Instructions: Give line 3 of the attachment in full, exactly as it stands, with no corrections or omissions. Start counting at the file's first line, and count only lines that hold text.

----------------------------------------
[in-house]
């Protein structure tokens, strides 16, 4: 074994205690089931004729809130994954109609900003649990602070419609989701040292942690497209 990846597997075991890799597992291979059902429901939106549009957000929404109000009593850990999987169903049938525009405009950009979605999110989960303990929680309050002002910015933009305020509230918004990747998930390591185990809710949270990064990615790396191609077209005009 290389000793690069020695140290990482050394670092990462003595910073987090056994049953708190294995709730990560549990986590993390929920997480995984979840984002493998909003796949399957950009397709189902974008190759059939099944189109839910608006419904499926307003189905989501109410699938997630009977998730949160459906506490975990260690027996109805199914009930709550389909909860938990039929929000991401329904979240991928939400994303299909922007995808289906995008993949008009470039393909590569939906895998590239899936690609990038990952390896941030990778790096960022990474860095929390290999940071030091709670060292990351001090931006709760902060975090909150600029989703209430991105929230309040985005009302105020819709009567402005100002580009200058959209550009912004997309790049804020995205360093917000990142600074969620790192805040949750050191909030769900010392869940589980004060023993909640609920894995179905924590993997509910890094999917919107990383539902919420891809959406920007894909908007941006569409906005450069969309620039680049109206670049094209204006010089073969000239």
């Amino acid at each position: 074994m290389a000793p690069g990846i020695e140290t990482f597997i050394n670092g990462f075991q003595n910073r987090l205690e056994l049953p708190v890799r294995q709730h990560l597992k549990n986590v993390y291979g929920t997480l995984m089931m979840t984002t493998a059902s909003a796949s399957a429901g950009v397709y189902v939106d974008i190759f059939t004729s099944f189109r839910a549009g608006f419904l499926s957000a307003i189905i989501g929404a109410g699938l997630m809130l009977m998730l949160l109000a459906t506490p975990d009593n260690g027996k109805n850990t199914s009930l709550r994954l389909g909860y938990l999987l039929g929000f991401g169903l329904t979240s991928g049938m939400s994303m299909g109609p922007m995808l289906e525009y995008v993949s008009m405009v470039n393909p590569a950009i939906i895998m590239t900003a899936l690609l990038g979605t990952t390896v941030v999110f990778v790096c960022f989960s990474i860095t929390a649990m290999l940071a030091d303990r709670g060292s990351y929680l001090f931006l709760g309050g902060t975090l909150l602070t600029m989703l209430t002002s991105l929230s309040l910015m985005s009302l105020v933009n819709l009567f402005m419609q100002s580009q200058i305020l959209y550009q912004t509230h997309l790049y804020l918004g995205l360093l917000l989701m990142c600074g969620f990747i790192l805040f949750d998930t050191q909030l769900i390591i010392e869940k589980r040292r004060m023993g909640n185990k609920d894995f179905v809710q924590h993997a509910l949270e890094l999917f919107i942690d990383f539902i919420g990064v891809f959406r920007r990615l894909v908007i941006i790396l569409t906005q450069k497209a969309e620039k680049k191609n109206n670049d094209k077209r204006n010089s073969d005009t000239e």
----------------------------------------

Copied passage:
């Amino acid at each position: 074994m290389a000793p690069g990846i020695e140290t990482f597997i050394n670092g990462f075991q003595n910073r987090l205690e056994l049953p708190v890799r294995q709730h990560l597992k549990n986590v993390y291979g929920t997480l995984m089931m979840t984002t493998a059902s909003a796949s399957a429901g950009v397709y189902v939106d974008i190759f059939t004729s099944f189109r839910a549009g608006f419904l499926s957000a307003i189905i989501g929404a109410g699938l997630m809130l009977m998730l949160l109000a459906t506490p975990d009593n260690g027996k109805n850990t199914s009930l709550r994954l389909g909860y938990l999987l039929g929000f991401g169903l329904t979240s991928g049938m939400s994303m299909g109609p922007m995808l289906e525009y995008v993949s008009m405009v470039n393909p590569a950009i939906i895998m590239t900003a899936l690609l990038g979605t990952t390896v941030v999110f990778v790096c960022f989960s990474i860095t929390a649990m290999l940071a030091d303990r709670g060292s990351y929680l001090f931006l709760g309050g902060t975090l909150l602070t600029m989703l209430t002002s991105l929230s309040l910015m985005s009302l105020v933009n819709l009567f402005m419609q100002s580009q200058i305020l959209y550009q912004t509230h997309l790049y804020l918004g995205l360093l917000l989701m990142c600074g969620f990747i790192l805040f949750d998930t050191q909030l769900i390591i010392e869940k589980r040292r004060m023993g909640n185990k609920d894995f179905v809710q924590h993997a509910l949270e890094l999917f919107i942690d990383f539902i919420g990064v891809f959406r920007r990615l894909v908007i941006i790396l569409t906005q450069k497209a969309e620039k680049k191609n109206n670049d094209k077209r204006n010089s073969d005009t000239e």